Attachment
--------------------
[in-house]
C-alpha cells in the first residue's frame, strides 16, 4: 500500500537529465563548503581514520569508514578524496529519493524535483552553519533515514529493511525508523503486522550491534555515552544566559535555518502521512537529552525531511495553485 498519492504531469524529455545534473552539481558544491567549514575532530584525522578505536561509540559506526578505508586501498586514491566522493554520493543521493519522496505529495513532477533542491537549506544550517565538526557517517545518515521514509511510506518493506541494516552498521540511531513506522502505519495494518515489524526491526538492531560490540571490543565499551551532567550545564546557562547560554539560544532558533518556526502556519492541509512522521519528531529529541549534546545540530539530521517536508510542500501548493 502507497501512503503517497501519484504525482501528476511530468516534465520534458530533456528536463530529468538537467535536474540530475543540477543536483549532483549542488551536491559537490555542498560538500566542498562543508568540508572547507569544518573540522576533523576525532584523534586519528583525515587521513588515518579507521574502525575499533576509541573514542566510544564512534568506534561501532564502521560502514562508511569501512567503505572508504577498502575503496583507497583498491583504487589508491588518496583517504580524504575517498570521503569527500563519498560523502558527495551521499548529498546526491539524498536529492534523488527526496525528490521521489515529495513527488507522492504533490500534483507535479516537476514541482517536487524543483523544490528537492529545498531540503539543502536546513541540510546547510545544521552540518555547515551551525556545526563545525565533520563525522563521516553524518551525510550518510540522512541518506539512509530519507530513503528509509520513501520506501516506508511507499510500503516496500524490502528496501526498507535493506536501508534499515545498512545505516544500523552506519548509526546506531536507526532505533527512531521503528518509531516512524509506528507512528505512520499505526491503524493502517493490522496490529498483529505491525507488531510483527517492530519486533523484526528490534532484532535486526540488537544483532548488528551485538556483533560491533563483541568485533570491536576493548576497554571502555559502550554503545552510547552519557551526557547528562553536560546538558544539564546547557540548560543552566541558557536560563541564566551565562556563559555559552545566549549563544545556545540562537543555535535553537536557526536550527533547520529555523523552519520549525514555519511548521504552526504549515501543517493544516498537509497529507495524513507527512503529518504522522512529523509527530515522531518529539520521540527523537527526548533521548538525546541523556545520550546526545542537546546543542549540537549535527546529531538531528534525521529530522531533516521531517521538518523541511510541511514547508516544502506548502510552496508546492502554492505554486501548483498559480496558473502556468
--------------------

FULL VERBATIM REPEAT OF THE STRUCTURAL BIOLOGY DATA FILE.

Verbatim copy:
[in-house]
C-alpha cells in the first residue's frame, strides 16, 4: 500500500537529465563548503581514520569508514578524496529519493524535483552553519533515514529493511525508523503486522550491534555515552544566559535555518502521512537529552525531511495553485 498519492504531469524529455545534473552539481558544491567549514575532530584525522578505536561509540559506526578505508586501498586514491566522493554520493543521493519522496505529495513532477533542491537549506544550517565538526557517517545518515521514509511510506518493506541494516552498521540511531513506522502505519495494518515489524526491526538492531560490540571490543565499551551532567550545564546557562547560554539560544532558533518556526502556519492541509512522521519528531529529541549534546545540530539530521517536508510542500501548493 502507497501512503503517497501519484504525482501528476511530468516534465520534458530533456528536463530529468538537467535536474540530475543540477543536483549532483549542488551536491559537490555542498560538500566542498562543508568540508572547507569544518573540522576533523576525532584523534586519528583525515587521513588515518579507521574502525575499533576509541573514542566510544564512534568506534561501532564502521560502514562508511569501512567503505572508504577498502575503496583507497583498491583504487589508491588518496583517504580524504575517498570521503569527500563519498560523502558527495551521499548529498546526491539524498536529492534523488527526496525528490521521489515529495513527488507522492504533490500534483507535479516537476514541482517536487524543483523544490528537492529545498531540503539543502536546513541540510546547510545544521552540518555547515551551525556545526563545525565533520563525522563521516553524518551525510550518510540522512541518506539512509530519507530513503528509509520513501520506501516506508511507499510500503516496500524490502528496501526498507535493506536501508534499515545498512545505516544500523552506519548509526546506531536507526532505533527512531521503528518509531516512524509506528507512528505512520499505526491503524493502517493490522496490529498483529505491525507488531510483527517492530519486533523484526528490534532484532535486526540488537544483532548488528551485538556483533560491533563483541568485533570491536576493548576497554571502555559502550554503545552510547552519557551526557547528562553536560546538558544539564546547557540548560543552566541558557536560563541564566551565562556563559555559552545566549549563544545556545540562537543555535535553537536557526536550527533547520529555523523552519520549525514555519511548521504552526504549515501543517493544516498537509497529507495524513507527512503529518504522522512529523509527530515522531518529539520521540527523537527526548533521548538525546541523556545520550546526545542537546546543542549540537549535527546529531538531528534525521529530522531533516521531517521538518523541511510541511514547508516544502506548502510552496508546492502554492505554486501548483498559480496558473502556468